Once he returned to Humen, Chen employed dozens of migrant workers from Guangxi to dig six turtle ponds and an irrigation network that pumped fresh seawater from the Pearl River Delta to each pond. Though he had never farmed animals for consumption, his venture proved wildly successful. Throughout the 1990s, Chen raised over 3,000 softshell turtles on each mu of farmland. He turned a profit of 70 yuan for each jin (0.5 kilogram) of turtle, resulting in a staggering annual income of around 7 million yuan. He sold the turtles to wet market merchants specializing in exotic and expensive seafood, who would then retail them to restaurants or hotels.

turtle farm in Humen, Guangdong

Chen Zhiman has now repurposed most of his turtle ponds in Humen for bighead carp (Ana Chen)

Humen’s turtle boom also owed itself to China’s rapid growth and globalization during the Reform and Opening Up era. Separate reports from the New York Turtle and Tortoise Society (compiled in 1997) and the Turtle and Tortoise Newsletter (compiled in 2000) found that the wet markets of Shenzhen and Guangzhou boasted dozens of softshell turtle species from China and Southeast Asia, many of them illegal imports. A few of Humen’s farmers had taken advantage of the wet markets’ diversity to purchase turtle spawn from Southeast Asian countries such as Vietnam and Thailand, which they used to experiment with crossbreeding. But when asked whether he participated in the international turtle trade, Chen scoffs dismissively. “I never bothered with turtles from other countries,” he says. “Chinese turtles are the best, both in flavor and nutritional value.”

The profitability of a turtle, however, was determined not by its nutritional value or place of origin, but by its size. In the 1990s, small turtles were valued more highly than large turtles. “Wedding banquets liked to serve each table of guests with one turtle, so it was more profitable for them to purchase several small turtles at once,” says Li Zhen, a merchant who asked to be identified by a pseudonym for this piece. He has spent the last decade selling farmed and fresh-caught seafood in Humen’s New Harbor Market. Nowadays, merchants there retail turtles for between 50 and 75 yuan per jin, a fraction of their cost in the 1990s. Li is one of the market’s only two vendors who continue to sell softshell turtles.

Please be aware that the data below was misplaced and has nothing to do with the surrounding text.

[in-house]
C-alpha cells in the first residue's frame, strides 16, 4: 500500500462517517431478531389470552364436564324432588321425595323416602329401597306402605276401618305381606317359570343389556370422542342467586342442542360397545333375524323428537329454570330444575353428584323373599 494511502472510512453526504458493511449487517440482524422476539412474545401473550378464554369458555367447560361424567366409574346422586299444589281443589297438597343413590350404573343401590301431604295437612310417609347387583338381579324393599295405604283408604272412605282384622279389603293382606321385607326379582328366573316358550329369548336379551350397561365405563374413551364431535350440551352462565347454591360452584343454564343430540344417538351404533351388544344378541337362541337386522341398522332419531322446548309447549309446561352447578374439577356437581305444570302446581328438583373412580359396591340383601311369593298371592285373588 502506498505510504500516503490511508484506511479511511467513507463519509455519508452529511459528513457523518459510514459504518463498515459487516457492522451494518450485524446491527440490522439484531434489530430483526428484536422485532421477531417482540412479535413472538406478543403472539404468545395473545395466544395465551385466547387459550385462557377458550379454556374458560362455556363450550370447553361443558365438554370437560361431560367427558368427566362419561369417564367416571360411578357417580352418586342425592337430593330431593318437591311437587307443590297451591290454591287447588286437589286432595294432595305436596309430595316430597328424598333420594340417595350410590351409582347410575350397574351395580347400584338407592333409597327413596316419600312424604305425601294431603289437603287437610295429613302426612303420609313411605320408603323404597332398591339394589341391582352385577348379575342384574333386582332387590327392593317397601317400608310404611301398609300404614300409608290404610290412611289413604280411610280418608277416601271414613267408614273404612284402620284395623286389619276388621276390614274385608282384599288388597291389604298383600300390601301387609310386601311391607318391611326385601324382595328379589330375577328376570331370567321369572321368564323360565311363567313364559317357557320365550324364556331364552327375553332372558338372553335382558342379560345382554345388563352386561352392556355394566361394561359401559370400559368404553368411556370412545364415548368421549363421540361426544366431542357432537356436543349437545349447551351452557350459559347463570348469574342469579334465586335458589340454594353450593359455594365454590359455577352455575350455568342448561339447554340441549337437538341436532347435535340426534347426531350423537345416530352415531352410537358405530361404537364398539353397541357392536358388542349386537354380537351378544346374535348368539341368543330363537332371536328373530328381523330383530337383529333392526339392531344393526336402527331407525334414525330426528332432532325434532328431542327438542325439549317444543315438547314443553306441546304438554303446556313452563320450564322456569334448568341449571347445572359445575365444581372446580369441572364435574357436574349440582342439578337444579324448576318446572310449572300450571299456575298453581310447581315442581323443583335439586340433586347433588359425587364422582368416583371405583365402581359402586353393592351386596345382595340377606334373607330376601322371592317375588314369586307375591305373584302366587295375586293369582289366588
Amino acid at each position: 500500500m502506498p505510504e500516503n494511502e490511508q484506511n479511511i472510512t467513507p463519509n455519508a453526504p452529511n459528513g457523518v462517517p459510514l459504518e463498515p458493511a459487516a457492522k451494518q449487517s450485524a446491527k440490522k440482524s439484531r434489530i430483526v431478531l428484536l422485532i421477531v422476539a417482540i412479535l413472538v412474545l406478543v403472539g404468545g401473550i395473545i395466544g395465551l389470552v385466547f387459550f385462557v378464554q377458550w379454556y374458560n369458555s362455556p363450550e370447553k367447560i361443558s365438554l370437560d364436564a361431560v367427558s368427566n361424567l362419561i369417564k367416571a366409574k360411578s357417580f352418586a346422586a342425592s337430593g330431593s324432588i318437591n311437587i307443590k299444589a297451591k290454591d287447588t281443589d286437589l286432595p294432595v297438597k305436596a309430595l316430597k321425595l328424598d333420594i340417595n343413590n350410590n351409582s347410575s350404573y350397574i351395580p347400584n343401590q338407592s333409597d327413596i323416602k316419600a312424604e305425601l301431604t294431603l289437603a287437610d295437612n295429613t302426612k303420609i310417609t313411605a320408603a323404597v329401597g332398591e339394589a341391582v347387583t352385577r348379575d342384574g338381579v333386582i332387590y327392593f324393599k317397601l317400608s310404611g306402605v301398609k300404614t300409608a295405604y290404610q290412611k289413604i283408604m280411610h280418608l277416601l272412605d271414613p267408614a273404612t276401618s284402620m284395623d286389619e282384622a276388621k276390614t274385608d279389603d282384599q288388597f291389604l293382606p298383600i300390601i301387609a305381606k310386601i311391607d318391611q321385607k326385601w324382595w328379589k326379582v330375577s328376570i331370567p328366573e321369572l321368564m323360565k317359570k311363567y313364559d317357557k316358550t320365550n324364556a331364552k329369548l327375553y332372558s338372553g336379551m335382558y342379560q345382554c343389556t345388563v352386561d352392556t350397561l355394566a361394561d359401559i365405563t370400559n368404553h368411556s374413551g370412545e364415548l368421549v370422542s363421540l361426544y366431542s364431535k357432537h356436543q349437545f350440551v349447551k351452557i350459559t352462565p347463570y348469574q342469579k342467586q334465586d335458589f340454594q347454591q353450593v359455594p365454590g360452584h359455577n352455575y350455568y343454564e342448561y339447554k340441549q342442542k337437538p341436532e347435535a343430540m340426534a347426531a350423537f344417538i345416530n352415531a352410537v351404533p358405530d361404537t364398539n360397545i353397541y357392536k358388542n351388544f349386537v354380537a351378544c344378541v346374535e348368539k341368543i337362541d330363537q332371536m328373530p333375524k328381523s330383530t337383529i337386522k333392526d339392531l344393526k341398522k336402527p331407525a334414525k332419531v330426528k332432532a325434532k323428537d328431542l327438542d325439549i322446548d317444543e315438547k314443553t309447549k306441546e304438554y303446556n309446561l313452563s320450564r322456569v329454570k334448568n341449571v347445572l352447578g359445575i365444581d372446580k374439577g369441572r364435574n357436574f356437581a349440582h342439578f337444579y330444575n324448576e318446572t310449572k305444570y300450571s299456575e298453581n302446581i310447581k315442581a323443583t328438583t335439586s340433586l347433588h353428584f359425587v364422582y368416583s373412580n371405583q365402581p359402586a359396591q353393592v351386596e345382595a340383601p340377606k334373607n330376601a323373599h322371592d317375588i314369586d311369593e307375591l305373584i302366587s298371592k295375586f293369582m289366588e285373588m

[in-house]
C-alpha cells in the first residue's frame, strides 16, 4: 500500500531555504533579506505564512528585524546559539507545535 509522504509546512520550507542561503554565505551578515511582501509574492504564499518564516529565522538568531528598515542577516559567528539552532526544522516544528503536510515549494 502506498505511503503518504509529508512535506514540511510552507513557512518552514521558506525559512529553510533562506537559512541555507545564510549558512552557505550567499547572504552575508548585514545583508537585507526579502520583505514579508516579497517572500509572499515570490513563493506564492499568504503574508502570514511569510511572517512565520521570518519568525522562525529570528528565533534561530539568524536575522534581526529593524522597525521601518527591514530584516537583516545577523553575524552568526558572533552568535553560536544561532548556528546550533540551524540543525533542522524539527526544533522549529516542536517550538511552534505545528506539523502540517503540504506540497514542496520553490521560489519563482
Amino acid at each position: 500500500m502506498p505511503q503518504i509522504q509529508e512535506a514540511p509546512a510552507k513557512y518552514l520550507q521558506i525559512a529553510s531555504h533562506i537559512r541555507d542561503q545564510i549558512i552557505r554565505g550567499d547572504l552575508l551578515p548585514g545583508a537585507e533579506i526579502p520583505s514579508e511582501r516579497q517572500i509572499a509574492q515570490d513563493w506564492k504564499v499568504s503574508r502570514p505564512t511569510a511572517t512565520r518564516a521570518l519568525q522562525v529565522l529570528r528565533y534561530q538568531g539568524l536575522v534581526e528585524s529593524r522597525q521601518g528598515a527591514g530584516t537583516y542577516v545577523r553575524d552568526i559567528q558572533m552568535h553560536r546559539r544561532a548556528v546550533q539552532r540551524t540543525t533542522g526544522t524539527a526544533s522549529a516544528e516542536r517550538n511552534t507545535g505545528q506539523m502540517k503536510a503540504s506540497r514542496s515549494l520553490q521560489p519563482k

In recent years, larger turtles have become more desirable than their smaller counterparts. Individual consumers—particularly grandparents who believe in the auspiciousness and healing potential of softshell turtles—have overtaken restaurants as the wet markets’ most consistent patrons. They typically purchase one or two larger turtles at a time, rather than several smaller ones.

Chinese softshell turtle for sale at market in Humen, Chinese turtle farms in Guangdong

A few vendors still sell turtles in Humen’s wet markets today, but only for a fraction of the price compared to the 1990s (Ana Chen)

On the other hand, Humen’s younger generations are often too busy to cook and prioritize the convenience of their food over its freshness. They rarely visit the wet markets for live animals. In 2020, reports of antibiotic overuse in turtle farms, published by supervisory bureaus across Guangdong province, may have further discouraged young consumers from purchasing turtles. When TWOC visited the Humen New Harbor Market, most of the customers were elderly grandparents or middle-aged women, who strolled leisurely through the stalls—a marked contrast to the speed and hustle of the streets outside. About a dozen merchants had laid out Japanese snacks and children’s toys to attract younger patrons, but few customers spared them a glance.